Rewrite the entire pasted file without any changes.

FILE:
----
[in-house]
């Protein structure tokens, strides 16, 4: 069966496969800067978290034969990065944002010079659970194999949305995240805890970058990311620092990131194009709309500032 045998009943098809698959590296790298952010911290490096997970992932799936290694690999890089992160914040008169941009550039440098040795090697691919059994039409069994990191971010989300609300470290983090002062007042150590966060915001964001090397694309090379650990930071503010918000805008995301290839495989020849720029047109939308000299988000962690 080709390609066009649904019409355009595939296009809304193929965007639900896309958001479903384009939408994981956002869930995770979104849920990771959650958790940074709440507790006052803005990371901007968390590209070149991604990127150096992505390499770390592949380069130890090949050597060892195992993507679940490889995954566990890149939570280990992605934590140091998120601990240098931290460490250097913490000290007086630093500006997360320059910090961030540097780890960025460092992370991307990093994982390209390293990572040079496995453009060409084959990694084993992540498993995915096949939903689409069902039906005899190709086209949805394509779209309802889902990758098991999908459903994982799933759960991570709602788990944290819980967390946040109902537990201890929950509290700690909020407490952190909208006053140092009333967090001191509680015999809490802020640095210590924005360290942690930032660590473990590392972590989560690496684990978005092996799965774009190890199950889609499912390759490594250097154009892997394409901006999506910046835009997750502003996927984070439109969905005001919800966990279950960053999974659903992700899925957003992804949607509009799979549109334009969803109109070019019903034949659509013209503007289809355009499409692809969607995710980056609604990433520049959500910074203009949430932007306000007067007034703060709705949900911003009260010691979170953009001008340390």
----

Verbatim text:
[in-house]
């Protein structure tokens, strides 16, 4: 069966496969800067978290034969990065944002010079659970194999949305995240805890970058990311620092990131194009709309500032 045998009943098809698959590296790298952010911290490096997970992932799936290694690999890089992160914040008169941009550039440098040795090697691919059994039409069994990191971010989300609300470290983090002062007042150590966060915001964001090397694309090379650990930071503010918000805008995301290839495989020849720029047109939308000299988000962690 080709390609066009649904019409355009595939296009809304193929965007639900896309958001479903384009939408994981956002869930995770979104849920990771959650958790940074709440507790006052803005990371901007968390590209070149991604990127150096992505390499770390592949380069130890090949050597060892195992993507679940490889995954566990890149939570280990992605934590140091998120601990240098931290460490250097913490000290007086630093500006997360320059910090961030540097780890960025460092992370991307990093994982390209390293990572040079496995453009060409084959990694084993992540498993995915096949939903689409069902039906005899190709086209949805394509779209309802889902990758098991999908459903994982799933759960991570709602788990944290819980967390946040109902537990201890929950509290700690909020407490952190909208006053140092009333967090001191509680015999809490802020640095210590924005360290942690930032660590473990590392972590989560690496684990978005092996799965774009190890199950889609499912390759490594250097154009892997394409901006999506910046835009997750502003996927984070439109969905005001919800966990279950960053999974659903992700899925957003992804949607509009799979549109334009969803109109070019019903034949659509013209503007289809355009499409692809969607995710980056609604990433520049959500910074203009949430932007306000007067007034703060709705949900911003009260010691979170953009001008340390």